It's better to have and not need, than need and not have.
You don't often hear about relationships being destroyed by anything other than infidelity, but a tragic event can have just as much damage without the proper plan. Just ask Jesse Arcobasso, whose fiancé, Collette Moreno, was killed when the car she was riding in on her way to her bachelorette party collided with another car.
A similar circumstance happened to Kim Sjostrom of Florida. As Kim was preparing for her first dance with her husband, Teddy Efkarpides, she suffered a heart attack and died. Teddy went through a joy of their new beginning one minute and the tragedy of that new beginning being cut short several hours later. Preparing for tragic events in regards to our spouse is something that we often overlook.
So what are some important things you should consider when it comes to securing your future just in case something happens to your spouse? Incorporating a family succession plan or goal setting plan can go a long way in determining how you will be prepared for those tragic events.
Here are four things every couple should discuss when preparing for future tragic events:
1. Create a family tragedy preparation plan.
In the event there is a tragedy, you can put these things in place:
- Set aside a cushion of cash or an emergency fund.
- Set up a living will/trust that should be signed very soon after you sign the marriage license. — It allows you to determine who you will transfer your property to after you die (including children), especially in the case that you both die or you are ill and can't make your own decisions.
2. There is some immediate paperwork that you will have to gather before you are able to put your finance on solid footing.
Those items are:
- Death Certificate — The death certificate will be needed for many financial procedures you will encounter. You should request several copies from the funeral director or county health department.
- Insurance Policies — These will help you determine the benefits to which you are entitled.
- Marriage Certificate — If you can't find your marriage certificate, you can usually get a copy from the courthouse of the county you were married in.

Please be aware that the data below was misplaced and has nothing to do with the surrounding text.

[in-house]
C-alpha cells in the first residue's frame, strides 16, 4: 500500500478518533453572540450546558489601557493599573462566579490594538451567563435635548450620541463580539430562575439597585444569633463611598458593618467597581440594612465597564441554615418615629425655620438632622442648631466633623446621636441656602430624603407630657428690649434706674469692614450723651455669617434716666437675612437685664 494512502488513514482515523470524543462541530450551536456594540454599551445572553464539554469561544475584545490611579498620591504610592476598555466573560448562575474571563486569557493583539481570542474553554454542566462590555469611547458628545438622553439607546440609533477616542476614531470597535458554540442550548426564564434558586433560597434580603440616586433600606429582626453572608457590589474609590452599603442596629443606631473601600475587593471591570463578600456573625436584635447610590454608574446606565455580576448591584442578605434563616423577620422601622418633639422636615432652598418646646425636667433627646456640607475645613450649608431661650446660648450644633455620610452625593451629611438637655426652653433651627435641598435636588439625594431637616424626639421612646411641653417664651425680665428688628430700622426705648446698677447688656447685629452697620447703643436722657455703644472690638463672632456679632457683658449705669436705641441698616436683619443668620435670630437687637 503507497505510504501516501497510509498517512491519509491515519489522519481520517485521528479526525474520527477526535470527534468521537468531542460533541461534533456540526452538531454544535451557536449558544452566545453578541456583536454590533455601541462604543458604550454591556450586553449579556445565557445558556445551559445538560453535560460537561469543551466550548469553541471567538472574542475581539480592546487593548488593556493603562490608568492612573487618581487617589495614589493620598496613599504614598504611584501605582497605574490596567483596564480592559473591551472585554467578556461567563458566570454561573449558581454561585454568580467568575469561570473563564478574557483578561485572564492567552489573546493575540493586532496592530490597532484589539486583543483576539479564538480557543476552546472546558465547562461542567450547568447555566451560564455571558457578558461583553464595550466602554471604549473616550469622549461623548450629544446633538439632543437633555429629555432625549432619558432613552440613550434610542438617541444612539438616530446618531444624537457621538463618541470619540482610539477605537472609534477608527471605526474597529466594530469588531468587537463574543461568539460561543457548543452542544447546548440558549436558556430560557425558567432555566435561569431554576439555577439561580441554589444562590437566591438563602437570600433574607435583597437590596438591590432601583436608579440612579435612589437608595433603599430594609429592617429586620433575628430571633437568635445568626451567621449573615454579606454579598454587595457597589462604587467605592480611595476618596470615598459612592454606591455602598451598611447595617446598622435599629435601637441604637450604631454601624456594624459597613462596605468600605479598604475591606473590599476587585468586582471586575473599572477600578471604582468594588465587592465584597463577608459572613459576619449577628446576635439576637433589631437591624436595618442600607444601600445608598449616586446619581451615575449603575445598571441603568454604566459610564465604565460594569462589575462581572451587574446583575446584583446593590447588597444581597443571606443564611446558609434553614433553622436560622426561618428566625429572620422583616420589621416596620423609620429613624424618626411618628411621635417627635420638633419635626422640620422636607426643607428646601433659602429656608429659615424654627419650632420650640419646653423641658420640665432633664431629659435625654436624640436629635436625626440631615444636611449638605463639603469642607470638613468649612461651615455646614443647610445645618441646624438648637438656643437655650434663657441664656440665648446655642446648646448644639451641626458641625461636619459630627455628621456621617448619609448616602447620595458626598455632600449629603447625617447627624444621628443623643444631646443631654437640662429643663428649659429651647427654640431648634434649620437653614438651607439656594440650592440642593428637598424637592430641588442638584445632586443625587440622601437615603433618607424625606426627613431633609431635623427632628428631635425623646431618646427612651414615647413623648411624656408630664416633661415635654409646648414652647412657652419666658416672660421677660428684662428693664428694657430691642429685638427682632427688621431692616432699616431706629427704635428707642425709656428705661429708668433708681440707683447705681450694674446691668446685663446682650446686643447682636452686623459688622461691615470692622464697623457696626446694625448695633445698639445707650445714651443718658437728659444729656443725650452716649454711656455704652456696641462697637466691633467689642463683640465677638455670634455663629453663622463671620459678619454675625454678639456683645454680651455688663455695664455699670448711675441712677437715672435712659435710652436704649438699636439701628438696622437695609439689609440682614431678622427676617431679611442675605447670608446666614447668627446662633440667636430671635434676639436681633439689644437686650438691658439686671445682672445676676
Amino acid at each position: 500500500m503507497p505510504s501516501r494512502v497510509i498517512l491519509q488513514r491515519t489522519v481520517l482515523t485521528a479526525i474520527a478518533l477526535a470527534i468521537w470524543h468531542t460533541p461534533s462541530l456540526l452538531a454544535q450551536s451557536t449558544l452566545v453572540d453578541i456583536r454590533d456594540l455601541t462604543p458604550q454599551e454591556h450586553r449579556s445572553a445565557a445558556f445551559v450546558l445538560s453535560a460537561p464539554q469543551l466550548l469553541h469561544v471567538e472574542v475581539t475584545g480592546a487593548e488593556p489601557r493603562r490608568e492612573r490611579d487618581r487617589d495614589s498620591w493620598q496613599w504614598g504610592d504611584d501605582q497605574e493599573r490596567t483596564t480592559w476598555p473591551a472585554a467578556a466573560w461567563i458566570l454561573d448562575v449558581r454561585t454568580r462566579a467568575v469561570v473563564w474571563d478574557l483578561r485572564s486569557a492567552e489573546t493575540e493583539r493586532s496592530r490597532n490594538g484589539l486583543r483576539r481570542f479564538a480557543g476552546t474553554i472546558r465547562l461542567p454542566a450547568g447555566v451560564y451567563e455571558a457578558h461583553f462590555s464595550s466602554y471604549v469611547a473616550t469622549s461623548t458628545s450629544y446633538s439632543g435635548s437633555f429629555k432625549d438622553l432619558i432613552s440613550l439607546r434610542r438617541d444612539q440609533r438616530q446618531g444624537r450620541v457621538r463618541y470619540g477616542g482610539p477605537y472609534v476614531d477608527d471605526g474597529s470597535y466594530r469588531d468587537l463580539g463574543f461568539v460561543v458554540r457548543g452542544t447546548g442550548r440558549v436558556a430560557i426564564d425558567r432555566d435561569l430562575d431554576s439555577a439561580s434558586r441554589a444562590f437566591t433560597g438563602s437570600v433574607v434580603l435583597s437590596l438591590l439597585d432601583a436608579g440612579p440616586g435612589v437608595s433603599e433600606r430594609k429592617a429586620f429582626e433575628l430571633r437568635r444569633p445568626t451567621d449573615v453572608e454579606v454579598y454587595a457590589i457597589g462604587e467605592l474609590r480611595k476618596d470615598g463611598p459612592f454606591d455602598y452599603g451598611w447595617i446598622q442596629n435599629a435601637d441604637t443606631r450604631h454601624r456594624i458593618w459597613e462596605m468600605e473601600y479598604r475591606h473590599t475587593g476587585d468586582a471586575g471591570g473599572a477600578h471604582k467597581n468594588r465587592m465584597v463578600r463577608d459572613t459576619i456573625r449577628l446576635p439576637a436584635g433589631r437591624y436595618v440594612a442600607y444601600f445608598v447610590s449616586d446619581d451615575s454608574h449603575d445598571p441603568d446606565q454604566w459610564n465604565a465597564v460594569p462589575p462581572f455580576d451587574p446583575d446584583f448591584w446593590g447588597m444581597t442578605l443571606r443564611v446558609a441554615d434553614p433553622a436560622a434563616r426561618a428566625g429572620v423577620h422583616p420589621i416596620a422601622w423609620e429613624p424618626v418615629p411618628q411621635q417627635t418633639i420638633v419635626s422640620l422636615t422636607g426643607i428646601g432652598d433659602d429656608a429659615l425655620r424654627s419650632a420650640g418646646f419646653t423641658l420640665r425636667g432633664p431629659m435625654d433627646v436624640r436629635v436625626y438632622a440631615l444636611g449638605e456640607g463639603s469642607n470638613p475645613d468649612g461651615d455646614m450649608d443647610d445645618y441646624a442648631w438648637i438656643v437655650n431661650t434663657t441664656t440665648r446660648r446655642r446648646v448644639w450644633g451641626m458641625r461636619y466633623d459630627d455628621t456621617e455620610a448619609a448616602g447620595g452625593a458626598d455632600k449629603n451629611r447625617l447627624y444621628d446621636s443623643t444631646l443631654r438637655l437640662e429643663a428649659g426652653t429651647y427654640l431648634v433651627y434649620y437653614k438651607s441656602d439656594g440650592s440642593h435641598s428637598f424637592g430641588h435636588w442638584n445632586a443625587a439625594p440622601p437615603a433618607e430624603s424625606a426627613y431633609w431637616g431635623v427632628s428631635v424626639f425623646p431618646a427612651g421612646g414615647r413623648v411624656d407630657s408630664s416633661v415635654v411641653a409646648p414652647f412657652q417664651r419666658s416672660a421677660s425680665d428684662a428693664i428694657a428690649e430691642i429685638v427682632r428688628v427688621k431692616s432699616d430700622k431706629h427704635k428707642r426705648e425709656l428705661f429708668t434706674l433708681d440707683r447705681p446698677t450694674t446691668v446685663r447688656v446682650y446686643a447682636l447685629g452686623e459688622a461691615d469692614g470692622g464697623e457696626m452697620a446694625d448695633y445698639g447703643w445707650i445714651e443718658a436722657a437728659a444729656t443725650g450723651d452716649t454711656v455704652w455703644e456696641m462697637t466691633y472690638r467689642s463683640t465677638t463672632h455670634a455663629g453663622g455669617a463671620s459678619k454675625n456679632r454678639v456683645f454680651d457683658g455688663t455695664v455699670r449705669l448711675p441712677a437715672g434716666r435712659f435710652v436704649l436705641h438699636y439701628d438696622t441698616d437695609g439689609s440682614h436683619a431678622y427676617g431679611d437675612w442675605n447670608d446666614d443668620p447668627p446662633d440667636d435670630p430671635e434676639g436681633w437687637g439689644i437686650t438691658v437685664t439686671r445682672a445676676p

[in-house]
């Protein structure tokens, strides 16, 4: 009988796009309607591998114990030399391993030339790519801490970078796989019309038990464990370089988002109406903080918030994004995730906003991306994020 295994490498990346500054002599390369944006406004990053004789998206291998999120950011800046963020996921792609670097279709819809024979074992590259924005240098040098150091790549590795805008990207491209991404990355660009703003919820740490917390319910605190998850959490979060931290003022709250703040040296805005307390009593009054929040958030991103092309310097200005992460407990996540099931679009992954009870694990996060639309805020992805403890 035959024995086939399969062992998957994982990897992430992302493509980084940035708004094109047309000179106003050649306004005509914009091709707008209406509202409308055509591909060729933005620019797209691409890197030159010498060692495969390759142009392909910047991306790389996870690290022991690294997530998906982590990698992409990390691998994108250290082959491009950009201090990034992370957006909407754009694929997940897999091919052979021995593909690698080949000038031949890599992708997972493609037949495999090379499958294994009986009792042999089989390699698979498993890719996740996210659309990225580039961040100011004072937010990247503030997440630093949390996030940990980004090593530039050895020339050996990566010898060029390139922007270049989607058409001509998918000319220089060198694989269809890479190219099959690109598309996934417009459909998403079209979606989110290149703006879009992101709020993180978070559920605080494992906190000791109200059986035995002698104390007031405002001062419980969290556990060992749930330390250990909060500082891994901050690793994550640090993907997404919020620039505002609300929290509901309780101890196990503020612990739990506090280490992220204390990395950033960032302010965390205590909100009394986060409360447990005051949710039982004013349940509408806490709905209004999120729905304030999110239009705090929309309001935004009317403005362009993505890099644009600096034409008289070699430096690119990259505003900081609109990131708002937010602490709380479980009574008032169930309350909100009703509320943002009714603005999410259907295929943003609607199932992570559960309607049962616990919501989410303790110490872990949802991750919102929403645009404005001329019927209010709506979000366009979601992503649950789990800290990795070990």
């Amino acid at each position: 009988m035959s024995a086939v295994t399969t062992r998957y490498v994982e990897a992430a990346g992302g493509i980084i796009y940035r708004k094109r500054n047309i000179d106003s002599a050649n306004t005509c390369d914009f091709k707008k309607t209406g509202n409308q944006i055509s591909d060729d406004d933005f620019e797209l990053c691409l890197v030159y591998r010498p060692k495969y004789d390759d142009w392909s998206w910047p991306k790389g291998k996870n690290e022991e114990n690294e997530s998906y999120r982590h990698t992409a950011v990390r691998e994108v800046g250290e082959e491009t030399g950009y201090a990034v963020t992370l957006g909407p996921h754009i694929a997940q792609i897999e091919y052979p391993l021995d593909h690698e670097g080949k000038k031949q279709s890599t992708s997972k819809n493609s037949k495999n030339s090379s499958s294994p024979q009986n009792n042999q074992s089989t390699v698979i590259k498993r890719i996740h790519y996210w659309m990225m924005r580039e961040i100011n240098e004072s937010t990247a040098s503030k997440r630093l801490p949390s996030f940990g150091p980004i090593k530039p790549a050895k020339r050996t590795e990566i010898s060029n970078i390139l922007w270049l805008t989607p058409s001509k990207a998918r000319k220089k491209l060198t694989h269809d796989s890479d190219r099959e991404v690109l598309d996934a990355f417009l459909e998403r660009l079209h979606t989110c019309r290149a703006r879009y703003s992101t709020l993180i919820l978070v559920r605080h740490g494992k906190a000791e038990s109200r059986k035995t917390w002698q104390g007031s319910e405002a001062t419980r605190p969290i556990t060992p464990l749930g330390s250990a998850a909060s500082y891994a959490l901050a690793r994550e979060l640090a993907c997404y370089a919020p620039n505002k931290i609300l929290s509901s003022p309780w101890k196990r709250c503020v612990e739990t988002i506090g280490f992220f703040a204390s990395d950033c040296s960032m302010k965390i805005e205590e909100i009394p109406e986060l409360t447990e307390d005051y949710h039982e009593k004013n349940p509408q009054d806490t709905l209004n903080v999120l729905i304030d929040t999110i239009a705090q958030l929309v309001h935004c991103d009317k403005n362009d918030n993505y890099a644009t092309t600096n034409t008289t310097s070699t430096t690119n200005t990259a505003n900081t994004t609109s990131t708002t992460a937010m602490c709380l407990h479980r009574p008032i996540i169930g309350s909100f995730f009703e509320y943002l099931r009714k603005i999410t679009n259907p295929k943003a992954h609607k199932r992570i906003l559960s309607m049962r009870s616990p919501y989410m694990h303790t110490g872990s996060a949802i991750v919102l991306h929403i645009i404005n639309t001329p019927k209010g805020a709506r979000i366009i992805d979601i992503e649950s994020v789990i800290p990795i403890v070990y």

- Birth Certificates for Dependent Children.
- Certificate of Discharge from the Military — If your spouse was in the military, you may need his or her certificate of discharge to collect benefits.
- The Deceased's Will
- Complete List of all Property
3. Conduct a financial assessment to understand to what you are entitled.
- Life Insurance Benefits — Early on in your marriage, make sure that you are a named beneficiary. Most likely, the company will pay the proceeds directly to the named if you are a named beneficiary.
- Social Security — Widows are eligible for a $255 death payment designed to help pay for funeral costs. You may also be eligible for survivor's benefits, depending on your age and if you have any dependent children.
- Employee Benefits — Your spouse may have had life insurance, a 401(k) plan, vacation or sick pay, and other benefits to which you're entitled. Contact the human resources director at your spouse's workplace for a list of benefits. If your spouse was employed by a large company, you will still be eligible for health insurance under COBRA legislation for 18 months after your spouse's death.
- Veterans' Benefits — If your spouse served in the military, contact Veterans Affairs. You may be eligible for burial expenses, money toward a plot or headstone, as well as disability benefits if your spouse already was receiving such payments. Veterans are also eligible for free burial in a national cemetery.
- Miscellaneous Benefits — If your spouse belonged to a credit union, a labor union, the American Legion, a college alumni group, or other organizations, you may be eligible for insurance coverage or assistance programs.
4. Insurance is your friend in the face of tragedy.
Make sure that you have the best health coverage you can afford. You hear the saying, “as long as I have my health then…..” That is ever so true, especially if you come to a stage where you have to care for a sick partner. This can be very stressful emotionally as well as financially without health insurance.
So consider these factors when you think about your insurance needs:
- How much does your family rely on your income?
- What does it cost for those that depend on your salary to live for a year?
- Will you have to pay off major debts or unexpected expenses if you/your spouse were to die?
- If you have a company policy, how much does it cover?
- Lastly, what about your dreams? — I remember when we first got married, almost 18 years ago, my wife and I developed a list of the exciting things we wanted to do, and the places we wanted to see. The list quickly got replaced by the list of things we needed for the baby. As your family grows, so does your list of things that you will need to provide them. But recently, we realized that we can't solely live for our kids. Once you have provided all you can for them, they eventually leave and start families of their own. That's the way it's supposed to be. You have to live for yourselves. You have to dream!